Production Management as a conduit.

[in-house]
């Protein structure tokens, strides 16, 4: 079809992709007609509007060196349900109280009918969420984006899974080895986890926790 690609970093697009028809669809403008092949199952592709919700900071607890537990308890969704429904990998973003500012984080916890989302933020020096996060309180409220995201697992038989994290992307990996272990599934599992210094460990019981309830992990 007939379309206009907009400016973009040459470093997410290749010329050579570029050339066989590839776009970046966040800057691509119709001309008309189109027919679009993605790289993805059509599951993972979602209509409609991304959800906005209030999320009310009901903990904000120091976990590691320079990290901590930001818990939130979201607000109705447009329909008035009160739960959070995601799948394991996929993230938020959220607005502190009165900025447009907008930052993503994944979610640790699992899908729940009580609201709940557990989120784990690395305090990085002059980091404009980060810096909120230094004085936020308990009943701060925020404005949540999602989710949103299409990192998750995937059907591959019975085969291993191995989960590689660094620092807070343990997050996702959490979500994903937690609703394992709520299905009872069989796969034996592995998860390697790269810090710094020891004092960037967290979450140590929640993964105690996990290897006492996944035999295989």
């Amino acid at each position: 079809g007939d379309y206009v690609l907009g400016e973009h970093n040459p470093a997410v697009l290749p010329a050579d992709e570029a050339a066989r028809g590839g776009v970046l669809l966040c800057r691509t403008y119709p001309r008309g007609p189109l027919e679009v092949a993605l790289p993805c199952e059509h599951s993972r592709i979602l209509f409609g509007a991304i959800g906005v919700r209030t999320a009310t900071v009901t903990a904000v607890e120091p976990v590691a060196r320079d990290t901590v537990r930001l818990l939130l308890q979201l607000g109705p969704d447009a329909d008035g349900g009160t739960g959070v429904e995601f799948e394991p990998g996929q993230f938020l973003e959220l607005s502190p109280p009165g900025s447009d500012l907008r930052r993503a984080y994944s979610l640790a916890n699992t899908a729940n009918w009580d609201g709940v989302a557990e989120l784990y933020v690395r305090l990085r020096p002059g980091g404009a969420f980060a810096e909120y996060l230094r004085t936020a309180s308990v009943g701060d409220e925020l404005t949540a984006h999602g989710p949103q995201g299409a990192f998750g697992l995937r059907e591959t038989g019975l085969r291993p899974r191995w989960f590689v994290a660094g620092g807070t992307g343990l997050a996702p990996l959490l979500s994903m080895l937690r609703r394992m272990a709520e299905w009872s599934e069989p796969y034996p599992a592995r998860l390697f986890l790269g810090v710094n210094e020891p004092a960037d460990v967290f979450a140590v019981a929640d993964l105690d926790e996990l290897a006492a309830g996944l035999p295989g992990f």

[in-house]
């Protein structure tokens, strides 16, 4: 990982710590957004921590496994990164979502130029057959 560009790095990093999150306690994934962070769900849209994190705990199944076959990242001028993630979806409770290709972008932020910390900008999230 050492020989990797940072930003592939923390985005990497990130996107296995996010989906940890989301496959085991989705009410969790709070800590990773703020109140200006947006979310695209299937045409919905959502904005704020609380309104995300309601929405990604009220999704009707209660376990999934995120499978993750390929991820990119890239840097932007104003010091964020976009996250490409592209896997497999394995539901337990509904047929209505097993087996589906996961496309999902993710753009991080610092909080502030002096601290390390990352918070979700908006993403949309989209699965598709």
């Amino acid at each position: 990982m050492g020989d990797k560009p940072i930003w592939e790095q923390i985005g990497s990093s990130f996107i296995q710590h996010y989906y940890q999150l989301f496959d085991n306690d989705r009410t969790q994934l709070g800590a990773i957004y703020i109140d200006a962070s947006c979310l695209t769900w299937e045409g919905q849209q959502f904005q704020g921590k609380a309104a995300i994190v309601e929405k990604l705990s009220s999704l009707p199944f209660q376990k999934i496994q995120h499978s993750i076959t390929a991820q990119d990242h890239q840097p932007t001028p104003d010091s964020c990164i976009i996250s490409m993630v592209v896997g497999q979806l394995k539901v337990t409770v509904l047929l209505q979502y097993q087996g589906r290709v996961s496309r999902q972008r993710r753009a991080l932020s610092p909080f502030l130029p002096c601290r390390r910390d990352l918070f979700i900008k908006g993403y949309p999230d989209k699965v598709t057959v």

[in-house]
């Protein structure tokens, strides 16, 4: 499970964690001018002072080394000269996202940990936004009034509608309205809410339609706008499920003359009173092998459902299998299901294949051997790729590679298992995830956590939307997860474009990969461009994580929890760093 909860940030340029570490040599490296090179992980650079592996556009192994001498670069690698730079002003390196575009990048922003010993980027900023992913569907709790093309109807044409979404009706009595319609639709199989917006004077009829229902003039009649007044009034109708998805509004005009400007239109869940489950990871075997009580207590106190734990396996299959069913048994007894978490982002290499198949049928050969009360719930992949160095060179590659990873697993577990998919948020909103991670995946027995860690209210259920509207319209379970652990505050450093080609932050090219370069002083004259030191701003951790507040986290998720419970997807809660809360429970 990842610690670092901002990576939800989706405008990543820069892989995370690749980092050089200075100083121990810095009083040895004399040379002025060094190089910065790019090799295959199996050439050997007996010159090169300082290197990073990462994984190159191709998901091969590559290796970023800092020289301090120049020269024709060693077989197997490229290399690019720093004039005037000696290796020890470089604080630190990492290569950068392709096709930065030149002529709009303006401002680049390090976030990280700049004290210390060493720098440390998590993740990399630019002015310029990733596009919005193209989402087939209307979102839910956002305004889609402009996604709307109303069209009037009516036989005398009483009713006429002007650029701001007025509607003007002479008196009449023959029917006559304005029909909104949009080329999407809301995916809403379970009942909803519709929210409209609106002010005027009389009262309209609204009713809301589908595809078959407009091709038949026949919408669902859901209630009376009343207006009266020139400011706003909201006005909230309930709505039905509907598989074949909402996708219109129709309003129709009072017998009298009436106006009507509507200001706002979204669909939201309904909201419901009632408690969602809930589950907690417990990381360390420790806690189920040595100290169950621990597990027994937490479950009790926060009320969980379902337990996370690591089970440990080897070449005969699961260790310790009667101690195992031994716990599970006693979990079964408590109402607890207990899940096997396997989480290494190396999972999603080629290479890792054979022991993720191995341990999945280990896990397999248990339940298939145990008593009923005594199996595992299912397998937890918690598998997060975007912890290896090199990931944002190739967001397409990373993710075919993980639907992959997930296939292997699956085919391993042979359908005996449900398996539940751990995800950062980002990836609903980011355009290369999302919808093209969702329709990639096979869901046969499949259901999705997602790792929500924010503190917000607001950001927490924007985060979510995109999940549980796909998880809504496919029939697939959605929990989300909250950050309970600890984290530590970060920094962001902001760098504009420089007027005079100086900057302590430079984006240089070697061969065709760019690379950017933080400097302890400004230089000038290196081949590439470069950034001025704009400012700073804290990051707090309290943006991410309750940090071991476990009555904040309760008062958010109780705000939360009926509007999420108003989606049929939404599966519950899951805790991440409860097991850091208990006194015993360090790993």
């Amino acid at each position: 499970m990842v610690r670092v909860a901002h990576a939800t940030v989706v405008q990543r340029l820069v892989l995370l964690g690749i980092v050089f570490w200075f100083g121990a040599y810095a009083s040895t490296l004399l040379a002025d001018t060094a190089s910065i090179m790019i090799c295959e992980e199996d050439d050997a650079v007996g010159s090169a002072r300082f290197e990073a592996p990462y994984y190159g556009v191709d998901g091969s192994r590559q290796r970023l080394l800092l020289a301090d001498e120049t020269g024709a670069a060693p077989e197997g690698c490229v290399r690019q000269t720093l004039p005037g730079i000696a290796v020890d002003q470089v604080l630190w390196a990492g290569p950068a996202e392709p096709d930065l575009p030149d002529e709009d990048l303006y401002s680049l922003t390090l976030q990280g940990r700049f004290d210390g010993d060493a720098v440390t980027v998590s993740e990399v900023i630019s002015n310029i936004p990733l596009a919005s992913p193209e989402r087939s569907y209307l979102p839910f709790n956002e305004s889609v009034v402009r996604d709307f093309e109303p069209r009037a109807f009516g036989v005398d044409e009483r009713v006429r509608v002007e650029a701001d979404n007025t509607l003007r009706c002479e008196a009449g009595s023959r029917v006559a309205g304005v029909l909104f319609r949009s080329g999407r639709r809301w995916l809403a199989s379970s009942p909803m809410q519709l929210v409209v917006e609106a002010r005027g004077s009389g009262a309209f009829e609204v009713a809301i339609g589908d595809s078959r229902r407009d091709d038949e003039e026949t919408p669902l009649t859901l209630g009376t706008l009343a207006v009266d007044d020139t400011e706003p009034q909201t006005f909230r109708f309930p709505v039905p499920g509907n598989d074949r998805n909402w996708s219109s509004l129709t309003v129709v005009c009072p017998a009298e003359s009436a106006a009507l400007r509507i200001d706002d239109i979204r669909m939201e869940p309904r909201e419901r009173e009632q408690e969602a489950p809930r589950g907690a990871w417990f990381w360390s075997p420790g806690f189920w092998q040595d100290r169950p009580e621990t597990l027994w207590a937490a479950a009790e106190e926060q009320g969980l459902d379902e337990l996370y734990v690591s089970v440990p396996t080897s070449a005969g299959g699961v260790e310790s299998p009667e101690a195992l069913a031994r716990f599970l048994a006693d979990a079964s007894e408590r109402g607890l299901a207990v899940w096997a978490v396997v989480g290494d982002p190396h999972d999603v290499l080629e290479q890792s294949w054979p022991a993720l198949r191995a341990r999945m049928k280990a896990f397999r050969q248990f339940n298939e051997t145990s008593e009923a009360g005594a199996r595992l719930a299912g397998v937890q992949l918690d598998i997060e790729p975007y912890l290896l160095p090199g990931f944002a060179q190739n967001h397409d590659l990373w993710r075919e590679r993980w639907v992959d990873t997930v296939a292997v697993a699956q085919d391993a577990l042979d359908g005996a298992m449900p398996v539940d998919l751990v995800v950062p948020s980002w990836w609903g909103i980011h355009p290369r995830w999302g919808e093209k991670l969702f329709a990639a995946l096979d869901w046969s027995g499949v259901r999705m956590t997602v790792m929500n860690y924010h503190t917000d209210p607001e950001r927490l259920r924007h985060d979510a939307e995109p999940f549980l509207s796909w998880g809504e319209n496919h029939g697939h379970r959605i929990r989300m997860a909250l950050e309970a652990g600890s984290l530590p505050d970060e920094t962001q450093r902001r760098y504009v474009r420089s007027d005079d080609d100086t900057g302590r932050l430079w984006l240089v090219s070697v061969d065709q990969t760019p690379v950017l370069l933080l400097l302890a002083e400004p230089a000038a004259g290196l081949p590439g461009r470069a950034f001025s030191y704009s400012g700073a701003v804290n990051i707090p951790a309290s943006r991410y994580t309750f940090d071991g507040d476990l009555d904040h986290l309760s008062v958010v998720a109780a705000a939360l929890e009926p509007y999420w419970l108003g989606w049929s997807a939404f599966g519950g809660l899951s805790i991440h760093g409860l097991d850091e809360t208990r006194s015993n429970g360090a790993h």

What makes a good Production Stage Manager (PSM) is a person who can interact with the different components of production in a positive way. The skill becomes evident when you, as the go-to production person, can empathize, plan and champion with each entity. For example, when you make a production schedule, put yourself in each of the other’s shoes, i.e., you must consider the following: administration, labor, director or choreographer, designers (lighting, scenic, costumer), dancer, musician, conductor, venue. Of course, this is a bit of an impossibility so you must choose the top priority of this enterprise. Since you are going to be, for most part, on the stage, perhaps your choices might include the venue, director/choreographer, company manager, lighting designer (since that is the last person to see their work on the stage), and the performer. The exercise becomes important to see the schedule from each person’s position even if all cannot be accommodated (hence being empathic but strong enough to instate the schedule). Always confirming with the company manager who is in charge of logistics, housing, transportation etc., lighting designer who knows how long the need to set up, focus and cue a show, the venue production manager, artistic director who has rehearsed and knows their hearts desire and deepest wishes, this is the diciest of these negotiations. In dance one is lucky, if you have two days to get a show on. Usually in theater– plays, musicals etc.– you have many more days in this time frame. For my part, I usually draft up a schedule with the given information and then have the people I have prioritized, give their invaluable expertise to improve it wherever possible. The schedule is then published and given to all involved. The venue usually expects the information sometimes two to three months in advance, which sometimes is problematic if a new work isn’t complete or repertory hasn’t been totally resolved. However, you want as many on board so you send a technical addendum usually with the contract and update as more knowledge becomes available. The schedule is then published and given to all involved. The proof comes from the actual carrying out of the plan. It is best not to change unless some unforeseen event has occurred.